Did you know that learning to read early on actually doesn’t have a significant impact on a child’s later educational ability? New research being done on the age children learn to read keeps showing that delaying formal education until closer to age 7 (that’s second grade in the US!) actually improves students’ reading comprehension, and their attitude toward reading.
I imagine all parents would agree they would rather have a child that loves to read for a lifetime rather than an early reader who dislikes books, if we could only choose one or the other. Obviously it’s not a binary matter, and there are many kids who learn to read early that love books, but what we’re learning is we don’t need to push our kids to learn to read in Kindergarten, and especially not in preschool.
Our journey to casually learning to read
As a young, single mom, I felt a lot of pressure in making sure Kira didn’t become a statistic: a kid born to young parents that perpetually underperforms because of life circumstances. I worked any time I could to ensure she was intellectually at the top of her class, and she was an eager student, except for reading. She did learn to read CVC words before she started Kindergarten, but looking back, I put too much pressure on her to achieve this goal.
With Aamina, I still believed that earlier education was better. I signed her up for a preschool for various reasons that formally introduced letters and their sounds, both arabic and english. When we started and-book-lists/”>preschool at home, I continued with the reading trajectory.
Now with Amatullah at the same age as Aamina when she was learning all her letters, I do introduce letters by their sound (rather than their letter name), but it’s very casual and low pressure. If she doesn’t know her letters until she starts Kindergarten, I won’t fret. Heck, when we were kids, there were no lessons on how to read in Kindergarten at all!
What I’ve realized
It dawned on me one day: Teaching letter names, then letter sounds, then reading, are all huge milestones and giant steps from one to the next!
Learning letter names isn’t that hard. I mean, kids have been learning names of objects via pictures their whole life. Airplanes, trucks, animals, and the like. But then, we change it up and tell them that object also has another sound. Okay, sure, animals have a name and a sound, so that isn’t a huge jump, but it does require more memorization.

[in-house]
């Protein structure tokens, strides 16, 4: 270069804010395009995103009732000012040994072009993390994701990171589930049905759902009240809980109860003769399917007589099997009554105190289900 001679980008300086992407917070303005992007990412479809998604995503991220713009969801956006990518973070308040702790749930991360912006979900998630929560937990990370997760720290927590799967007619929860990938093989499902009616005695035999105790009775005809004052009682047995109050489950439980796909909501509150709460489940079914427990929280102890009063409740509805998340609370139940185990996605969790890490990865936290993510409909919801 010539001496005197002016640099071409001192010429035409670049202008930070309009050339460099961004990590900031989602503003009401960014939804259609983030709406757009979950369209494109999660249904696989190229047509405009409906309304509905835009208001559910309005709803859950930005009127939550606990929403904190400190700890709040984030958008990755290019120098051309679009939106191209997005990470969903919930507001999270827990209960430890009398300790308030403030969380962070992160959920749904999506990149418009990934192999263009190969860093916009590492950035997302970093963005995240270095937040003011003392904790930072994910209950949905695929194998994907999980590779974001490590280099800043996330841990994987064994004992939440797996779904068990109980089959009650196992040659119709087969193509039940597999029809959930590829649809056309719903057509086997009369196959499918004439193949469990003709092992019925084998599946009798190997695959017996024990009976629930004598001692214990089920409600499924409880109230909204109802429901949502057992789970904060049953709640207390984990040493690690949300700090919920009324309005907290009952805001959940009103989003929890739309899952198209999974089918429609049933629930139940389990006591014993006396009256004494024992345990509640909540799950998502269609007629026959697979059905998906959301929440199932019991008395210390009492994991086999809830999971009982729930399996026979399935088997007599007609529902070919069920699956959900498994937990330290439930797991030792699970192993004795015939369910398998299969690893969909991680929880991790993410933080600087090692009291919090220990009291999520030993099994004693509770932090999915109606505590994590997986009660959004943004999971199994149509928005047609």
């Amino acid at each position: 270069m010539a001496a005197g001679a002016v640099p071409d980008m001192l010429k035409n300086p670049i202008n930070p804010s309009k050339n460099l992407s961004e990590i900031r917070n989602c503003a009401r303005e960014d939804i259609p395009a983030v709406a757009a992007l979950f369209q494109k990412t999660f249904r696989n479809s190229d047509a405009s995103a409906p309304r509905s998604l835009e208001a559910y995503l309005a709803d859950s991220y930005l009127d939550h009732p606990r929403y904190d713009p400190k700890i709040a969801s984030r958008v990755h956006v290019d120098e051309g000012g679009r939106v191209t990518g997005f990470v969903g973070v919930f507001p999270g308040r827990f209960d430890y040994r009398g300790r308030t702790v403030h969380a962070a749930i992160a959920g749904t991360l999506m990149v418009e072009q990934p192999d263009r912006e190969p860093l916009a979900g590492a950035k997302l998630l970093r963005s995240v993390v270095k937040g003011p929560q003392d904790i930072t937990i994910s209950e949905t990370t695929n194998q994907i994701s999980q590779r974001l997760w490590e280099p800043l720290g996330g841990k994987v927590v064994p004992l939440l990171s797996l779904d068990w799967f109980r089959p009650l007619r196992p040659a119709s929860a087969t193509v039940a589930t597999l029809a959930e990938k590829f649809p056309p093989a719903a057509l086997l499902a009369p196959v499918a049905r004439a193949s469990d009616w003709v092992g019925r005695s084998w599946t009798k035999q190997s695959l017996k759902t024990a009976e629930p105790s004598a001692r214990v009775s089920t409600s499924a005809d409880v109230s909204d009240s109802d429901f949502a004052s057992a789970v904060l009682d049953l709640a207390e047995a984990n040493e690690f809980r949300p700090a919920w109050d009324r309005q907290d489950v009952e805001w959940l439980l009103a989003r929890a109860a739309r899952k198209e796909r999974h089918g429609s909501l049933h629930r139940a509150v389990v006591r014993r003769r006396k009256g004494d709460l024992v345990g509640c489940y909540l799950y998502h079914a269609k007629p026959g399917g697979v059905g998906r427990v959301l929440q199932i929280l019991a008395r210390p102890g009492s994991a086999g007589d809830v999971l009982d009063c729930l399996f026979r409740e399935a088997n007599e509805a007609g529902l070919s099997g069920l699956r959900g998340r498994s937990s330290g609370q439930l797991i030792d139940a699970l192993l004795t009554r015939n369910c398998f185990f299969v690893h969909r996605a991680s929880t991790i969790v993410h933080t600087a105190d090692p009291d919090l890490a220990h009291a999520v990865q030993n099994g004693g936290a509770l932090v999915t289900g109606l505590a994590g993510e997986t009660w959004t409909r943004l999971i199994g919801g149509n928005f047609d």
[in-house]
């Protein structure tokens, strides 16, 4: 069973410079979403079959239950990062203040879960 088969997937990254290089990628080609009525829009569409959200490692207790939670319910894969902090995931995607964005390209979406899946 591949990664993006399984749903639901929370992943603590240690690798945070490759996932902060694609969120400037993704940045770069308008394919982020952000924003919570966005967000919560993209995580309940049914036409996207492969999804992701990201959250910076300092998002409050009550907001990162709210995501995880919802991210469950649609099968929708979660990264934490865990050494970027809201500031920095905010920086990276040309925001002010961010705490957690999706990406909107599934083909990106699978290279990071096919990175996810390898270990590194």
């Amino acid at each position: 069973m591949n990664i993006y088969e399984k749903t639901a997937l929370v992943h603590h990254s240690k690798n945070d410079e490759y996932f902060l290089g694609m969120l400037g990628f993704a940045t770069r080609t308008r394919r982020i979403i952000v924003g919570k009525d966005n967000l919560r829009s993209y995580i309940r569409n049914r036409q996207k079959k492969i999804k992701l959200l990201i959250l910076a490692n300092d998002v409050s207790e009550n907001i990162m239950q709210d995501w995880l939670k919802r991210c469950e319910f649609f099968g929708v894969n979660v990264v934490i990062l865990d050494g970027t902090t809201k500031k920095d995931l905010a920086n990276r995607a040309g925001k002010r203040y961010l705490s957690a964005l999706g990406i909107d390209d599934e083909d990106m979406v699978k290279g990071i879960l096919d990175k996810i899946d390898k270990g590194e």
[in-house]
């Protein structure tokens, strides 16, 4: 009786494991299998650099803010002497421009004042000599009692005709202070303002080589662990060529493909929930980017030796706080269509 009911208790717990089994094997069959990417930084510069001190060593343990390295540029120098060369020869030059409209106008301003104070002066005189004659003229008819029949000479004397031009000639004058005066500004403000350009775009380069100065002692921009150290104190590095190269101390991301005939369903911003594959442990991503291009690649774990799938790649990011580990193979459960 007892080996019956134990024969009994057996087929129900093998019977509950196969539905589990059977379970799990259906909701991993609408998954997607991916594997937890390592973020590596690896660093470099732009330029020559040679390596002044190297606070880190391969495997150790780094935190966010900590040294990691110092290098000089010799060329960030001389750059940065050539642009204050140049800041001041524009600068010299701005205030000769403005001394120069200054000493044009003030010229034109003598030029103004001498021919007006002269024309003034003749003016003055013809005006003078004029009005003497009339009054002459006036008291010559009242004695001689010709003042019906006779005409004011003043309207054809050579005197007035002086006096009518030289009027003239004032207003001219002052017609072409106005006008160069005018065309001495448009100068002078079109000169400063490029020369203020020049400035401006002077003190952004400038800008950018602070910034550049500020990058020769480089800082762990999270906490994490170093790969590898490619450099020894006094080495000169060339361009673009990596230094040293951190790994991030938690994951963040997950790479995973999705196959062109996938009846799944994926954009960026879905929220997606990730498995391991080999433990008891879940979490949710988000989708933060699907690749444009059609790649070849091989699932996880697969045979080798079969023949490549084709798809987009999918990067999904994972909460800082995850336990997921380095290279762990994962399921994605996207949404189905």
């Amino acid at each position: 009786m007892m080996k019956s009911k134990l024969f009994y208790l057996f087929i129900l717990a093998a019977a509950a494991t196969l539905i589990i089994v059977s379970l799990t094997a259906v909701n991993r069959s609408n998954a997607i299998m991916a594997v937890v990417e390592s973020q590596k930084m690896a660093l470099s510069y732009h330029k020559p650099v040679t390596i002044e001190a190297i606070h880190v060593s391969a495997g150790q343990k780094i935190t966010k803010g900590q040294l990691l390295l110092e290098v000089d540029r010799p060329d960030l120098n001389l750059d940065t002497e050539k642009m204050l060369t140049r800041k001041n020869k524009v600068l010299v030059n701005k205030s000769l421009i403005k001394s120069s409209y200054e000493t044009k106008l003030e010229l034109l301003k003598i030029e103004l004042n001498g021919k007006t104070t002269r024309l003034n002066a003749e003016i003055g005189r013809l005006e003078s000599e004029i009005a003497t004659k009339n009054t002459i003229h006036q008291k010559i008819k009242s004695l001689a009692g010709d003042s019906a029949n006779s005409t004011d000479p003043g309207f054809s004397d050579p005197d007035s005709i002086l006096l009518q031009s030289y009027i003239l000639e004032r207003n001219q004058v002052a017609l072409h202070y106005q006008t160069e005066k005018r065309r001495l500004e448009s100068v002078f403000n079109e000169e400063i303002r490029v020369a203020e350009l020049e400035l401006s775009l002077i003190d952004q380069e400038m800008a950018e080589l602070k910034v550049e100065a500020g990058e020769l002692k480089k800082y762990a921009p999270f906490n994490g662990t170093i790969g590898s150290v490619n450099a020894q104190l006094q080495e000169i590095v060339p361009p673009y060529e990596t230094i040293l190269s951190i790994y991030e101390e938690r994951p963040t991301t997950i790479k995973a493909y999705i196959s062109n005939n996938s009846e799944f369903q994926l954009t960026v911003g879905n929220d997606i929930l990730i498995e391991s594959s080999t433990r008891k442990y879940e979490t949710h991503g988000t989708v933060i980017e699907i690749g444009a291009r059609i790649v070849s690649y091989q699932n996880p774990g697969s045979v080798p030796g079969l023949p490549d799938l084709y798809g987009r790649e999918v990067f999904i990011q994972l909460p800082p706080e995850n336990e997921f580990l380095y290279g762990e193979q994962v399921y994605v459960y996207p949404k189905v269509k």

But next, we combine two or more objects, and that suddenly makes something totally different. So, if I were to put a toaster, refrigerator, and microwave next to each other, and suddenly call it a couch, it would be confusing, right?
Before kids are acutely aware of the function of letters and words, it’s not much different than just renaming objects when you put them together, and understanding the function of letters and words takes time. It’s much easier to learn to read when they have figured some of this preliminary stuff out on their own.
Plus, it’s so much easier to teach kids how to read when they are eager to learn! When Aamina is asking to learn to read, we can spend an hour on it rather than trudging through 15 minutes of a lesson she isn’t interested in.
How we learn to read
- Surround ourselves with good literature and read aloud every day! Read story books, classical literature (abridged for younger readers, or not), religious books, poetry, fiction and non-fiction. Just keep reading!
- Point out common useful words like exit, enter, open, close, one way, stop, Target, and the like.
- Even though it might drive me crazy, I read requested books over and over and over and over. The kids start to memorize words from sight.
- Keep phonics lessons and other materials at hand so I have a systematic way to teach her how to read.
- Copywork has taught her how to slow down enough to analyze words, how they are spelled, and therefore what different letter combinations sound like.
It’s taken me a while to come to a more relaxed view of academics in the homeschool, but as I’ve let go of expectations more and more, I’ve seen my kids thrive in their education and grasp for information on their own.